Diana Simona Gasparini & co in “VigasioSexploitation” [2010 Italy]

Pin on Pinterest0Tweet about this on TwitterShare on Reddit0Share on Facebook0Email this to someone

If I presumed Sebastiano Montresor’s “VigasioSexploitation” to be not as interesting as “VigasioSexploitation 2”, I was pleasantly proved wrong. While part 2 was crazy, part 1 is both crazy and surreal, reminiscent of early Buñuel, but also treading different genres like film noire and slapstick.

In some ways, I regard ‘VigasioSexploitation-1’ as more experimental and creatively engaging than the second, where Montresor explores his theory of de-constructing the film both physically and metaphorically, almost to the level of ancient folk theatre, only – instead of a narrator, you have intertitles like those used in silent films. The sound design, while basic, works extremely well for the film – becoming essential to narrate the story. Even the screen palette is drained of colour and contrast to recreate the sense of dreaming, or a thought-process. The ‘faceless’ but ridiculously sexy ‘soft machine’ not only intrigues the protagonist, but the viewers too as we are asked to use our own imagination to put a face to her body. We can see what Montresor means by ‘Agrestic’ cinema.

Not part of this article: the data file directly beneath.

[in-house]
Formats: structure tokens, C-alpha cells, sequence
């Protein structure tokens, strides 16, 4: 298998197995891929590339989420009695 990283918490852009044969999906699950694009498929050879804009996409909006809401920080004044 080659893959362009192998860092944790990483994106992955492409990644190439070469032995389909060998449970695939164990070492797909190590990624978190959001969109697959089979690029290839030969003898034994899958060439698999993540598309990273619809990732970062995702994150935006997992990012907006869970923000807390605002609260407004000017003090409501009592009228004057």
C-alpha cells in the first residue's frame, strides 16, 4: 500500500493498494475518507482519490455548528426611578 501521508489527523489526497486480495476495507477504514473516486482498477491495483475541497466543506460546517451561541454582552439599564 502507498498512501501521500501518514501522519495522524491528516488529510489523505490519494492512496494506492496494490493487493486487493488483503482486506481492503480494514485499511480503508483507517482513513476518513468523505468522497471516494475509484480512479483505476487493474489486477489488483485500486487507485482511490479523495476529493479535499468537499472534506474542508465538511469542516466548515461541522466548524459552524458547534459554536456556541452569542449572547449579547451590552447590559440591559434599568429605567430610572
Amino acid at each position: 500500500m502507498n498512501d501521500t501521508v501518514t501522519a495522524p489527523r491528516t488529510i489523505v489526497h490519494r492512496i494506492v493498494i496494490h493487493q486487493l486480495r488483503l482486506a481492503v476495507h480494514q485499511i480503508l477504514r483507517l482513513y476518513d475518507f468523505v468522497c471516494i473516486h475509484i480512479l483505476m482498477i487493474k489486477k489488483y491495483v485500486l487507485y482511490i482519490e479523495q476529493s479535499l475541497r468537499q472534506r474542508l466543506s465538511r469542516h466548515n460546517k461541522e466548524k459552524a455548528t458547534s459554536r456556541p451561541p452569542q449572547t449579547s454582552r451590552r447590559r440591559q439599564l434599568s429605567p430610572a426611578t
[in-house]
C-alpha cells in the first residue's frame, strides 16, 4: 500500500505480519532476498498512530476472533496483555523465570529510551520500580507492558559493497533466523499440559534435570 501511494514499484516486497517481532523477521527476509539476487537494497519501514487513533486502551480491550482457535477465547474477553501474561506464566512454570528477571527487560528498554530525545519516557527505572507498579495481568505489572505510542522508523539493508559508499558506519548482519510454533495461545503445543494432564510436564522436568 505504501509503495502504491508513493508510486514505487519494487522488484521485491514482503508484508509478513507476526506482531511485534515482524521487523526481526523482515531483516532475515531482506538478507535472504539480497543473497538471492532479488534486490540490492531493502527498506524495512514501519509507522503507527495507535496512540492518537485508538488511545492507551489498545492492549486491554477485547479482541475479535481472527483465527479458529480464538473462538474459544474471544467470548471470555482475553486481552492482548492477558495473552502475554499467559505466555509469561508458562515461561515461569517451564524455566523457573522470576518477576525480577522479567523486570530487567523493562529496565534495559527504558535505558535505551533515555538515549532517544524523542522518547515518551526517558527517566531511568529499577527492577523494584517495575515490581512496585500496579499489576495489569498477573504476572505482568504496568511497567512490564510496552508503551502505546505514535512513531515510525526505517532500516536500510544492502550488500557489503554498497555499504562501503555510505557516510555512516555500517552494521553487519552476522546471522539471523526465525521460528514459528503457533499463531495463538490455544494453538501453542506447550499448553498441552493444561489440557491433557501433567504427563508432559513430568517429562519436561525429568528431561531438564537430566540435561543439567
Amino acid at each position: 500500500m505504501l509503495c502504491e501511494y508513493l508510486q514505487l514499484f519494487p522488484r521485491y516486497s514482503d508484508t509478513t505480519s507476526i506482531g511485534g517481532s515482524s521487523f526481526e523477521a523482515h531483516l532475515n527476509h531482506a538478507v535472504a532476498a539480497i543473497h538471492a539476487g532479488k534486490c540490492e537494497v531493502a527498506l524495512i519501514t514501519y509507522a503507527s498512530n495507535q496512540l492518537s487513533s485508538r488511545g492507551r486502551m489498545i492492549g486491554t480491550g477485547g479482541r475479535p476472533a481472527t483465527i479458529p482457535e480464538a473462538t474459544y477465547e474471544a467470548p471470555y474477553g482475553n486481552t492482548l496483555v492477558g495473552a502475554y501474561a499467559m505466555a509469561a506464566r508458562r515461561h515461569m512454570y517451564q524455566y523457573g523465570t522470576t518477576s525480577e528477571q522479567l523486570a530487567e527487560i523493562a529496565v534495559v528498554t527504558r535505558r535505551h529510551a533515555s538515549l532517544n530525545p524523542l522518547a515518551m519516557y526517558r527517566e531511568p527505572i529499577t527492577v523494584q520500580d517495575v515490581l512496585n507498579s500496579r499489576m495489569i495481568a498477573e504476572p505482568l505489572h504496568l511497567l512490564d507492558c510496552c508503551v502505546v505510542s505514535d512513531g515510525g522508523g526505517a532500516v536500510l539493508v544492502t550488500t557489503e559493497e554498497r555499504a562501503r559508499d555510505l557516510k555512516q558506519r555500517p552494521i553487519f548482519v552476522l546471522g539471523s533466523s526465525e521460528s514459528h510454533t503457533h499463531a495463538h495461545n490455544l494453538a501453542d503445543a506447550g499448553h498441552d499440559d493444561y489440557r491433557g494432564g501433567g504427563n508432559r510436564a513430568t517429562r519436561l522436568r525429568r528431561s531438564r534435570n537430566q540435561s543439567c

The film also uses rustic symbolism to drive home some points, hilarious at times, but thought provoking all the same, like the underwater scene of a woman every time the spreading ‘virus’ is mentioned. The film as a whole is refreshing, radical, and entertaining . If you’re open to experiencing something unconventional, you’ll love this film., which is one way of saying, “okay, this may not be exactly mainstream, but what the heck – it’s all good fun.” Recommended Viewing.

Synopsis: Aliens are invading the earth, using ‘soft machines’ that take the shape of suppressed desires – it is up to Agent Danger and Eva to save mankind from being completely run over. They are aided by Gamma, and her ‘sacred chainsaw’.



Existing Users Log In
 Remember Me  
This entry was posted in Italian Cinema, Sebastiano Montresor and tagged , , , , . Bookmark the permalink.